• Communicate timelines for the rollout & deprecations
  • Include materials from our blog and Youtube channel, or make your own to help users understand DataHub’s usefulness in the specific context of your org.
  • Speak to personas & value adds with featured quotes from your champions.

Be sure to link out to DataHub at every opportunity, on every surface you can find:

  • GitHub READMEs/PRs,
  • Slack/Teams,
  • emails,
  • app banners,
  • PagerDuty notifications,
  • birthday cards,
  • memes.
OK, so maybe not memes. But everything else!

OK, so maybe not memes. But everything else!

DataHub’s job in your organization is to provide helpful context and visibility; the wider you broadcast links, the better a job it will do, and the more people will understand what it’s for and what they can do with it.

#4: Regular Onboarding Workshops & Office Hours

Schedule regular onboarding workshops and announce them in email updates and common channels. Prioritize making users’ lives easier, and ensure they walk away with net new knowledge. You can lean on your champions to find a story that will stick with users.

One of our partners found that the governance conversation was especially compelling, and DataHub was the perfect solution to this common problem.

Schedule regular meetings and broadcast that you are available for troubleshooting. Target presentations and Demos for engineering/learning weeks and internal meetups to increase awareness of the rollout.

A sample week in our proposed onboarding program.

A sample week in our proposed onboarding program.

#5: Defining Success: Establish Goalposts, Owners, and KPIs

Before you start onboarding users, agree on what success looks like for your rollout by creating goalposts:

  • Establish success metrics and a future timeline of their expected state.
  • Assign owners that are accountable for these metrics as KPIs.
  • Create goalposts both for your stakeholders and for the team responsible for onboarding.
  • Always keep in mind: What is the key goal DataHub will hep you accomplish?

An example of onboarding team goalposts:

  • Champions identified & onboarded for each team by X date.
  • 20 WAUs by X date, 40 by Y date, and 100 by Z date.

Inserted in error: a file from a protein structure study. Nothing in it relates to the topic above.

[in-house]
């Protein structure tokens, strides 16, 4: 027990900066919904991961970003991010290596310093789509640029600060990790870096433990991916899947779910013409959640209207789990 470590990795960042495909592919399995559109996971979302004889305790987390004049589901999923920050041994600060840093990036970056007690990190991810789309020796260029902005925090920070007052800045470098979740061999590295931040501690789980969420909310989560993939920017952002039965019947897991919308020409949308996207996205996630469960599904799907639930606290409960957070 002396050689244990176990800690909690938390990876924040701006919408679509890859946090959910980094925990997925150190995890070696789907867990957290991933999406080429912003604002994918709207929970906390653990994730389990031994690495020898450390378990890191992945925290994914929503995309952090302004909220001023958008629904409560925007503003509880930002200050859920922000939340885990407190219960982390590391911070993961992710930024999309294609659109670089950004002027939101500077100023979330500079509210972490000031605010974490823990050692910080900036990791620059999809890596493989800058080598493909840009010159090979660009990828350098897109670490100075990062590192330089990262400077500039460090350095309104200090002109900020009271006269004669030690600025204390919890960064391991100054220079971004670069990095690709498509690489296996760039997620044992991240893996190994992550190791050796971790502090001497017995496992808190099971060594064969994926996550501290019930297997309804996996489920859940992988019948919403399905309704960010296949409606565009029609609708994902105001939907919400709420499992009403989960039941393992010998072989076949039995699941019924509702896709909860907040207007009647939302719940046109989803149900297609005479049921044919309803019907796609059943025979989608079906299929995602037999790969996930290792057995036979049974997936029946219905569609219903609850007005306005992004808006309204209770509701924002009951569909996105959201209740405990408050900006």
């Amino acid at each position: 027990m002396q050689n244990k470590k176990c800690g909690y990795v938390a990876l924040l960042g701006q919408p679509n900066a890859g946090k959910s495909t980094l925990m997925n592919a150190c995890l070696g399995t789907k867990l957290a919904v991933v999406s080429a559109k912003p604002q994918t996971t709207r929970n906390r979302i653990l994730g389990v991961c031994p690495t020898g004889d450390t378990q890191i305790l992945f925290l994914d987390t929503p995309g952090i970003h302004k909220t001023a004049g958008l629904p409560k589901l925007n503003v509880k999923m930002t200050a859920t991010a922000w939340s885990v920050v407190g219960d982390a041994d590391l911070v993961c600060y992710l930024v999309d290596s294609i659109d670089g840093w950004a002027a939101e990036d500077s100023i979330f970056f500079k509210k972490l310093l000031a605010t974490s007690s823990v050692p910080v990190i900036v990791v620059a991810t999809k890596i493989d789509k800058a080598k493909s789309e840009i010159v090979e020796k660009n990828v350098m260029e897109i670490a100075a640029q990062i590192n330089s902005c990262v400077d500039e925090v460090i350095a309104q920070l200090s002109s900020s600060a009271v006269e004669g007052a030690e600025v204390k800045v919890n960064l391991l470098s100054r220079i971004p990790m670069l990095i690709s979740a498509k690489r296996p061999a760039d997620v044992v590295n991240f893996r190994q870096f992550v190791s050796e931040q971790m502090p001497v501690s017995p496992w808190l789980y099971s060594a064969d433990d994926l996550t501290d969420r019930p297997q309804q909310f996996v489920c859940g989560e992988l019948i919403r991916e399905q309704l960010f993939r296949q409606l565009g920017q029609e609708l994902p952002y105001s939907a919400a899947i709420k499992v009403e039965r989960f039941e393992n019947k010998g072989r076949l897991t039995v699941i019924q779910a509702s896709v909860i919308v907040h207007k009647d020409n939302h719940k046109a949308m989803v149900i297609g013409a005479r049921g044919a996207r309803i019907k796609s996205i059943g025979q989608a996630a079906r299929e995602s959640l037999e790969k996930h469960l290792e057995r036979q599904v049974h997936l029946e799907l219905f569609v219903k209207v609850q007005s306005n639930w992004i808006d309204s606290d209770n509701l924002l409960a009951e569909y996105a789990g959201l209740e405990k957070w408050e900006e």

• 5 onboarding workshops held by X date with total 100 attendees.
  • 90% of old catalog’s traffic moved to DataHub by 2 weeks before the deprecation.

An example of stakeholder/end-user goalposts to set and encourage governance expectations:

  • 60% of assets have ownership by X date
  • Glossary terms added to all domains by X date.
  • All lineage populated for the Data Platform Team by end of the quarter.

In order for people to feel ownership of entities in DataHub, the introduction of dedicated roles can be helpful. Tim shared his expectations of a “data steward” in DataHub as an example:

“Since we don't want to manage all this data centrally, we have introduced the role of data stewards. We plan to have one data steward per area, who will then be responsible for keeping the KPI definitions in the glossary up to date and contacting teams when data appears to be corrupted or a KPI appears to be miscalculated.

Data stewards have special permissions that distinguish them from regular users. This is also the user group we are currently focusing on the most and for whom we are offering the introductory workshop sessions. We hope they will help us spread and establish DataHub throughout the organization.”

Have one team take point

A key point of success for one of our partners was its Data Discovery Team, which is the sole team responsible for discovering and ingesting the company’s data stack into DataHub. The team worked with technical stakeholders to identify new ingestion sources to bring into DataHub and owned developing any custom functionality that was required to onboard a new team.

Their Data Discovery team also started utilizing Great Expectations beyond the DataHub’s out-of-the-box integration. They leverage the built-in Great Expectations features in DataHub to profile the data, and additionally, they have rolled out Great Expectations as a stand-alone tool to drive data quality across the organization. Having both of these efforts under the same team will make it easier to converge in the future.

With one team running point, it’s easy to create KPIs around what portion of you’re org’s data stack is represented in your catalog. This creates incentives towards quick integration which don’t exist when the responsibility of ingestion falls to owners who don’t yet see the catalog as part of their daily workflow.

Bonus: Common Pitfalls

  • Don’t focus on too small a use-case: it’s a data party, and everyone’s invited.
  • Don’t start with too little data: ingest everything you can find that adds value.
  • Don’t just grab anything: review the sources you’re ingesting to prevent friction from poorly curated or blank datasets.
  • Don’t wait until the metadata is perfect: encourage users to fill in gaps and take ownership.

A big thank you to Tim Bossenmaier (inovex) and Juan Garcia Bazan for sharing their lessons learned!